Step five

🍏 Any Essential expenses that are not on a fixed term are now up for grabs.

It’s time to invest in some Googling and look at other providers of the same things, and how their prices compare, get quote if you can, look for new customer offers and deals. Are there any schemes or organisations that you’re a member of that offer deals to members?

Make sure you’re comparing apples with apples – you don’t want to compare your full car insurance with a third party budget deal. Consider each expense independently, what you’re getting for your money, what you actually need.


Mobile phone: I’m paying $50 per month for a mobile plan with lots of data. Looking at my actual data and call use, I find I’m only using around 1Gb per month, and hardly any actual calling minutes and texts as I mostly talk to my friends and family on What’s App and Messenger. Shopping around, I find a $19 prepay plan that has 1.5Gb data and a small allocation of calls and texts, which is probably all I actually need. As it’s prepay, I can always opt for a bigger plan the next month if I find this isn’t enough.

🍉 Saved $31/month, which is $372 savings per year. More than 10%, yay!

Internet: I’m paying $95 per month for unlimited broadband which includes Spotify premium. If i switch to a different internet provider, I will pay $70 per month for unlimited broadband, and I can still opt for Spotify premium on top of that for $14.99. My monthly total will be $84.99, saving $10 per month.

🍉 Not a huge savings here and less than 10%, but it still adds up to an extra $120 per year in my pocket.

Step six

🍏 Contact your current provider and tell them you’re looking at reducing costs. Tell them about the deal you’ve found and ask if they can match it. Worst case scenario is that they just say no.

If it’s a yes, woohoo! Not much work there and a lower bill.
If it’s a no, then start looking at what would be involved in switching to a cheaper provider.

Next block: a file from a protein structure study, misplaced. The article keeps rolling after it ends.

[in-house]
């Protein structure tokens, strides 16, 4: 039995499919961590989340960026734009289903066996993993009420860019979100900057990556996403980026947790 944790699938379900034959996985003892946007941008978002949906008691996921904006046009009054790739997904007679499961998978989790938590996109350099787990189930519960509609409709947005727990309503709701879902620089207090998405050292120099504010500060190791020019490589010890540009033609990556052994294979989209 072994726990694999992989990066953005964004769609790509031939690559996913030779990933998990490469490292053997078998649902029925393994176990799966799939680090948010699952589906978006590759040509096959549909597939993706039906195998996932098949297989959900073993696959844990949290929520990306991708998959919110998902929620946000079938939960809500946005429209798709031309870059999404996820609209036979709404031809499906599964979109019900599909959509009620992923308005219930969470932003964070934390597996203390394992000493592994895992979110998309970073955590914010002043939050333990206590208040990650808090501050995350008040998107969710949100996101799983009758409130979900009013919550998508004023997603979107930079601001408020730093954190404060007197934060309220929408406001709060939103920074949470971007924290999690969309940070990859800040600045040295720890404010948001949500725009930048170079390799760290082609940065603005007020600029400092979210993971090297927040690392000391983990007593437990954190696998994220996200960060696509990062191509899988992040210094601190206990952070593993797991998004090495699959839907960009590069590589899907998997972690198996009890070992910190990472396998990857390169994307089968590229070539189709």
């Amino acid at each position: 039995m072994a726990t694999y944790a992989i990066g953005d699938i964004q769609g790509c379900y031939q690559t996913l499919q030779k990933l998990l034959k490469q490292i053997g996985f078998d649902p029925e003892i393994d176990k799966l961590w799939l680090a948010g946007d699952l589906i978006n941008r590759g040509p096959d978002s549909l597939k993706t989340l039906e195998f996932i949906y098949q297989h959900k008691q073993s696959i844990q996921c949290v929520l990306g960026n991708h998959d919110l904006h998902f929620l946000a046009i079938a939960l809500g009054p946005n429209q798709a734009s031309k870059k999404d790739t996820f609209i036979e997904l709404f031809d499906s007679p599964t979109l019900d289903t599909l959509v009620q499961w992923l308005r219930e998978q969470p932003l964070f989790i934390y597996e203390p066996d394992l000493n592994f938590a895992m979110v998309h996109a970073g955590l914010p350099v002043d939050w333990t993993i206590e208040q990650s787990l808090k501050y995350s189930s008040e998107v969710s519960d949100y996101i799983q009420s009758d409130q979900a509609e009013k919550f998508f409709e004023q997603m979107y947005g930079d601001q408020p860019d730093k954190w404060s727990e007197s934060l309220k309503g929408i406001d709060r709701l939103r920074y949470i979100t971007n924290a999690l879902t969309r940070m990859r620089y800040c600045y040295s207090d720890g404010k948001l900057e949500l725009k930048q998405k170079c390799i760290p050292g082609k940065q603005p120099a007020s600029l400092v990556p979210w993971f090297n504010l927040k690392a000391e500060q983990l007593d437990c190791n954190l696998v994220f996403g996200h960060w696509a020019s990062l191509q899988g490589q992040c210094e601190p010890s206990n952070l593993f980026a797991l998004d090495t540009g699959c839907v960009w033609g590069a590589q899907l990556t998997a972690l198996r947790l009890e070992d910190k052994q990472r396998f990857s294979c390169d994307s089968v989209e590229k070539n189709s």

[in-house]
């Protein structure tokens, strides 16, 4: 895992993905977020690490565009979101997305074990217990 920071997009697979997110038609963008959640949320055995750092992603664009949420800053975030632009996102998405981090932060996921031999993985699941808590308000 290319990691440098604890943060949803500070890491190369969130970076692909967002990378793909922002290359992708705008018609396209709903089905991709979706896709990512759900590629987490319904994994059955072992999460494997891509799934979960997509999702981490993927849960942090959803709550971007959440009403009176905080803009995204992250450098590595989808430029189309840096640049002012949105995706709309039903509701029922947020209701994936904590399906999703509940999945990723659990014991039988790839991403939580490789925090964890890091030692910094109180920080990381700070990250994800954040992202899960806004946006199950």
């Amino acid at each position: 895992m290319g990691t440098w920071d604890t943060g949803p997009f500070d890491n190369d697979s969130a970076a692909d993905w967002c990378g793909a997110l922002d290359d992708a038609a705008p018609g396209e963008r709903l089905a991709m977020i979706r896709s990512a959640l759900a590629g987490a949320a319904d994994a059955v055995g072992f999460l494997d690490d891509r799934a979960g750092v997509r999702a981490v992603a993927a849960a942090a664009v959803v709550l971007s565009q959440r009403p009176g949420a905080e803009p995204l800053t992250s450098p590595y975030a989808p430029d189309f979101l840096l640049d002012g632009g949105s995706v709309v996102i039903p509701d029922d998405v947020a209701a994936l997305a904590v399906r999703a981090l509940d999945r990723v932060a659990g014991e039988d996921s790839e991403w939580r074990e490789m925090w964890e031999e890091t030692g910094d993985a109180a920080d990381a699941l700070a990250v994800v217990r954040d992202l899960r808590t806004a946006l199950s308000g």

Step seven

🍏 Consider the practicalities of the things you’ve discovered above. If it comes with a crazy amount of hassle, maybe park for another day.

But if it’s doable and you need to get your bills down, then put a reminder in your calendar to call/email/filling the quote form and get the process started.

This could take some time, but you want lower bills right?

Picture how neat it would be to have that money in your pocket to save or spend or have a little treat. Put yourself first and make it happen.

You could set some time aside to work through this – forms and applications, phone calls etc. or just try to do one each day or each week as you have the time.

🎯 But whichever you choose, make a list of the actions, and schedule each one in your calendar. Set up phone reminders and get those tasks done.

Step eight


  • Make a list of all the ways you’re going to save, and
  • Write down the total amount you’ll save each month
  • Total them over a year

🍏 This will help with motivation, because you can see how much your hard work is going to pay off.  You may have moments when you don’t feel like chasing the savings is worth the effort, because each saving individually might be small like $10 here or $15 there. If you can see the total amount you’ll save, it will help you keep going!

🍉 You might get a very nice looking total that will give you some financial breathing space, leave more money in your pocket for something you really want, or go towards your savings plan.

How I reduced expenses with The Tempest Challenge

Here’s how my numbers stacked up when I did the Tempest Challenge in 2020.  I usually try to do it once every couple of years, so there were a few things I couldn’t go lower on.

Here’s how my savings worked out:

Power:  Saved $25/month
Internet:  Saved $10/month
House insurance:  Saved $20/month
Groceries:  Saved $50/month
Gym:  Saved $45/month
Kids after school activities:  Saved $10/month

This works out to $160 a month saved, or $1,920 per year! I definitely can’t wait to have that back in my pocket!

Note: I didn’t list things I couldn’t save on at this point in time. For me it was mortgage, rates, some insurances, childcare, petrol. I’m hoping to save on my mortgage next time it rolls around to be re-fixed.